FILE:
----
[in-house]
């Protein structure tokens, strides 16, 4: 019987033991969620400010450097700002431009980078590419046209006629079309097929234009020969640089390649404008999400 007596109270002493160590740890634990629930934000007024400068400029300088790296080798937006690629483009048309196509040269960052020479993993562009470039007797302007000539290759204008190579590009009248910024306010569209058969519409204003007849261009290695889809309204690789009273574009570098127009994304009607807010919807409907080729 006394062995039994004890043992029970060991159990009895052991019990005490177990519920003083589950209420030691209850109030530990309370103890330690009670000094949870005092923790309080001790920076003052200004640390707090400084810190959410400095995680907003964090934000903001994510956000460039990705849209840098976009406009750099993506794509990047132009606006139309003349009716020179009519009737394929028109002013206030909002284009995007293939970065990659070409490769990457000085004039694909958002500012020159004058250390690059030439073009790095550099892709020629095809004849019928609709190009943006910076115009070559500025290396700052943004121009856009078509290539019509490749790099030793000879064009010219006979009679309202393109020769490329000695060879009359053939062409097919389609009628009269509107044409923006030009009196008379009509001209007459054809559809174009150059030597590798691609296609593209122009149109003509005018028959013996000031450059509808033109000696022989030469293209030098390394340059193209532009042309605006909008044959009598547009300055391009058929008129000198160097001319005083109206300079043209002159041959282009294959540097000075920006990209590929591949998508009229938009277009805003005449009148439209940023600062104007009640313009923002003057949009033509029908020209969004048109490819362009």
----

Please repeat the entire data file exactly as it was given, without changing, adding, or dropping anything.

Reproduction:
[in-house]
């Protein structure tokens, strides 16, 4: 019987033991969620400010450097700002431009980078590419046209006629079309097929234009020969640089390649404008999400 007596109270002493160590740890634990629930934000007024400068400029300088790296080798937006690629483009048309196509040269960052020479993993562009470039007797302007000539290759204008190579590009009248910024306010569209058969519409204003007849261009290695889809309204690789009273574009570098127009994304009607807010919807409907080729 006394062995039994004890043992029970060991159990009895052991019990005490177990519920003083589950209420030691209850109030530990309370103890330690009670000094949870005092923790309080001790920076003052200004640390707090400084810190959410400095995680907003964090934000903001994510956000460039990705849209840098976009406009750099993506794509990047132009606006139309003349009716020179009519009737394929028109002013206030909002284009995007293939970065990659070409490769990457000085004039694909958002500012020159004058250390690059030439073009790095550099892709020629095809004849019928609709190009943006910076115009070559500025290396700052943004121009856009078509290539019509490749790099030793000879064009010219006979009679309202393109020769490329000695060879009359053939062409097919389609009628009269509107044409923006030009009196008379009509001209007459054809559809174009150059030597590798691609296609593209122009149109003509005018028959013996000031450059509808033109000696022989030469293209030098390394340059193209532009042309605006909008044959009598547009300055391009058929008129000198160097001319005083109206300079043209002159041959282009294959540097000075920006990209590929591949998508009229938009277009805003005449009148439209940023600062104007009640313009923002003057949009033509029908020209969004048109490819362009």